Disseminated Intravascular Coagulation (DIC) in Dogs

Overview Disseminated Intravascular Coagulation (DIC) in Dogs

Disseminated intravascular coagulation (DIC), also known as “DIC” or “Dysfibrinogen syndrome”, is a complex syndrome of disorders and deregulation of the coagulation. A cascade of events takes place within the body that leads to abnormal activation of products that encourages the blood to clot. Components such as fibrin are released within the blood stream. This can cause either very rapid clotting and possible abnormal blood clots and eventually loss of the ability to clot as the clotting ingredients are used up. Uncontrolled bleeding is the final result in this process.

The DIC condition may occur in dogs of any age, breed or sex. DIC occurs secondary to diseases that cause an inappropriate coagulation response.

Primary disorders that can cause DIC include:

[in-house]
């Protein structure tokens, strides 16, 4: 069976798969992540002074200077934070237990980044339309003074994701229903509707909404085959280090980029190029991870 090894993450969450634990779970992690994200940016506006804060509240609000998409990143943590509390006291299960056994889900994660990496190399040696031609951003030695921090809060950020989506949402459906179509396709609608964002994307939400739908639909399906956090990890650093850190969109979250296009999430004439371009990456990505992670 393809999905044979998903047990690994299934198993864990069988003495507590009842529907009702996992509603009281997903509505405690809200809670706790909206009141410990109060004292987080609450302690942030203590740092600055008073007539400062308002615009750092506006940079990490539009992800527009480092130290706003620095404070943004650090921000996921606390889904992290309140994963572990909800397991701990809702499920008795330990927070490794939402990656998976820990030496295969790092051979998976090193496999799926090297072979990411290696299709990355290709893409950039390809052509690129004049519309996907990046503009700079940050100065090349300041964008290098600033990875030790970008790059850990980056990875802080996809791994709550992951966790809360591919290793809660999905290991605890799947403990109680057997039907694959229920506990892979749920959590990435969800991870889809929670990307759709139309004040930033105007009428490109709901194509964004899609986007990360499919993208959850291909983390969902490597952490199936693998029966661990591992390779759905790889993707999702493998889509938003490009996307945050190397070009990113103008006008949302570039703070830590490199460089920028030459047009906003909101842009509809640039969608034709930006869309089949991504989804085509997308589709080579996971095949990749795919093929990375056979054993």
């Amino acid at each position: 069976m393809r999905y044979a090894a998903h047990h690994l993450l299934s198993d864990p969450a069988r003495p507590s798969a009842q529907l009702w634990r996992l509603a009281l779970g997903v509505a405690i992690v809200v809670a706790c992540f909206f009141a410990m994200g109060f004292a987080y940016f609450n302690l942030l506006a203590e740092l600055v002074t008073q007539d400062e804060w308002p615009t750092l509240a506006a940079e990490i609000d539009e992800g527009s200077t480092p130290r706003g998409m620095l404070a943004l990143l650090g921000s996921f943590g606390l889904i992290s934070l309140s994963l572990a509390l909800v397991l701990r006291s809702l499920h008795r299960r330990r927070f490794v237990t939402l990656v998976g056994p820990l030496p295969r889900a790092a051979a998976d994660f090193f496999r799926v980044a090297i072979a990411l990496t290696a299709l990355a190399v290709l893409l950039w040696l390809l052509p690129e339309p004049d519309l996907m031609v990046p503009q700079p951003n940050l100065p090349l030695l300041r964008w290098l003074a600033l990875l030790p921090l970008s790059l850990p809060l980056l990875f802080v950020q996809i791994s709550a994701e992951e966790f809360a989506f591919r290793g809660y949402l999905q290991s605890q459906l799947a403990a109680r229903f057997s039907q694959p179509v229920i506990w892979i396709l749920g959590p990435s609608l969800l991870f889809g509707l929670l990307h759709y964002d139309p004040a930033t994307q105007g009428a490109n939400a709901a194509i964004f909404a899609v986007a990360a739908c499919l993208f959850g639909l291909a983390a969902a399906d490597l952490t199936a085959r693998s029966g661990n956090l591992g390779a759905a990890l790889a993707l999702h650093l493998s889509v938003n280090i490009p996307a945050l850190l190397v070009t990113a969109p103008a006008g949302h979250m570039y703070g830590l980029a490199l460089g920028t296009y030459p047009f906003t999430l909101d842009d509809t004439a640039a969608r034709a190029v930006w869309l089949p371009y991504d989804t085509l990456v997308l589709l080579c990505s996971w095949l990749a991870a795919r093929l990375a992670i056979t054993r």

What to Watch For

Diagnosis of Disseminated Intravascular Coagulation (DIC) in Dogs

Veterinary care should include diagnostic tests to determine the underlying disorder as well as the blood clotting parameters. There is not a single test that diagnoses DIC. Disseminated intravascular coagulation is generally diagnosed based on the presence of an underlying disease that causes DIC combined with laboratory changes that suggest problems in the coagulation (clotting) system.

Some of these tests include:

Treatment of DIC in Dogs

Patients with DIC will require initial in-hospital stabilization. Treatment is primarily directed at the underlying disease. In-hospital therapy includes intensive care and frequent evaluation of bleeding and blood clotting parameters. The goal is to treat the underlying condition while trying to control hemorrhage that results from DIC.

Treatments may include the following:


The prognosis depends upon the severity of the illness and the pet’s response to therapy. This condition is very serious and the prognosis is considered poor.

Home Care and Prevention

There is no long term management of DIC. Home care will depend on the underlying condition.

Aggressive and early treatment of the primary disorders that can cause DIC is the best prevention.